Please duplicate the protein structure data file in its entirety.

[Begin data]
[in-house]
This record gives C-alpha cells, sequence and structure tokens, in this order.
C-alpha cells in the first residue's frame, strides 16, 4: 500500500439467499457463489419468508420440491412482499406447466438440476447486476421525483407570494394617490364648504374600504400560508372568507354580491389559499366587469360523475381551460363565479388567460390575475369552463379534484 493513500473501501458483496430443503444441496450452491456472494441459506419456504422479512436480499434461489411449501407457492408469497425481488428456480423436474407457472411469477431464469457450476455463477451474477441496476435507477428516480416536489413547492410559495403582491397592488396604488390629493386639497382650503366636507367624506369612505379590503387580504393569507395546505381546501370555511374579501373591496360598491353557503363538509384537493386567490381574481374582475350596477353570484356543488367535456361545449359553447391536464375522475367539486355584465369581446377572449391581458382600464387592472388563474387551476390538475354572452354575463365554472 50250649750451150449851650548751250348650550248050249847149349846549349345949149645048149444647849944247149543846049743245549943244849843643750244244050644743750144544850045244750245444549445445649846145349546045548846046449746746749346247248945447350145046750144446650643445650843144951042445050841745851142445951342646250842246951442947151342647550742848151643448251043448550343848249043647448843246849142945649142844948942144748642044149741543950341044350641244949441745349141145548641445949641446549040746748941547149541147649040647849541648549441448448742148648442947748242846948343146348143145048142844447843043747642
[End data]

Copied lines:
[in-house]
This record gives C-alpha cells, sequence and structure tokens, in this order.
C-alpha cells in the first residue's frame, strides 16, 4: 500500500439467499457463489419468508420440491412482499406447466438440476447486476421525483407570494394617490364648504374600504400560508372568507354580491389559499366587469360523475381551460363565479388567460390575475369552463379534484 493513500473501501458483496430443503444441496450452491456472494441459506419456504422479512436480499434461489411449501407457492408469497425481488428456480423436474407457472411469477431464469457450476455463477451474477441496476435507477428516480416536489413547492410559495403582491397592488396604488390629493386639497382650503366636507367624506369612505379590503387580504393569507395546505381546501370555511374579501373591496360598491353557503363538509384537493386567490381574481374582475350596477353570484356543488367535456361545449359553447391536464375522475367539486355584465369581446377572449391581458382600464387592472388563474387551476390538475354572452354575463365554472 50250649750451150449851650548751250348650550248050249847149349846549349345949149645048149444647849944247149543846049743245549943244849843643750244244050644743750144544850045244750245444549445445649846145349546045548846046449746746749346247248945447350145046750144446650643445650843144951042445050841745851142445951342646250842246951442947151342647550742848151643448251043448550343848249043647448843246849142945649142844948942144748642044149741543950341044350641244949441745349141145548641445949641446549040746748941547149541147649040647849541648549441448448742148648442947748242846948343146348143145048142844447843043747642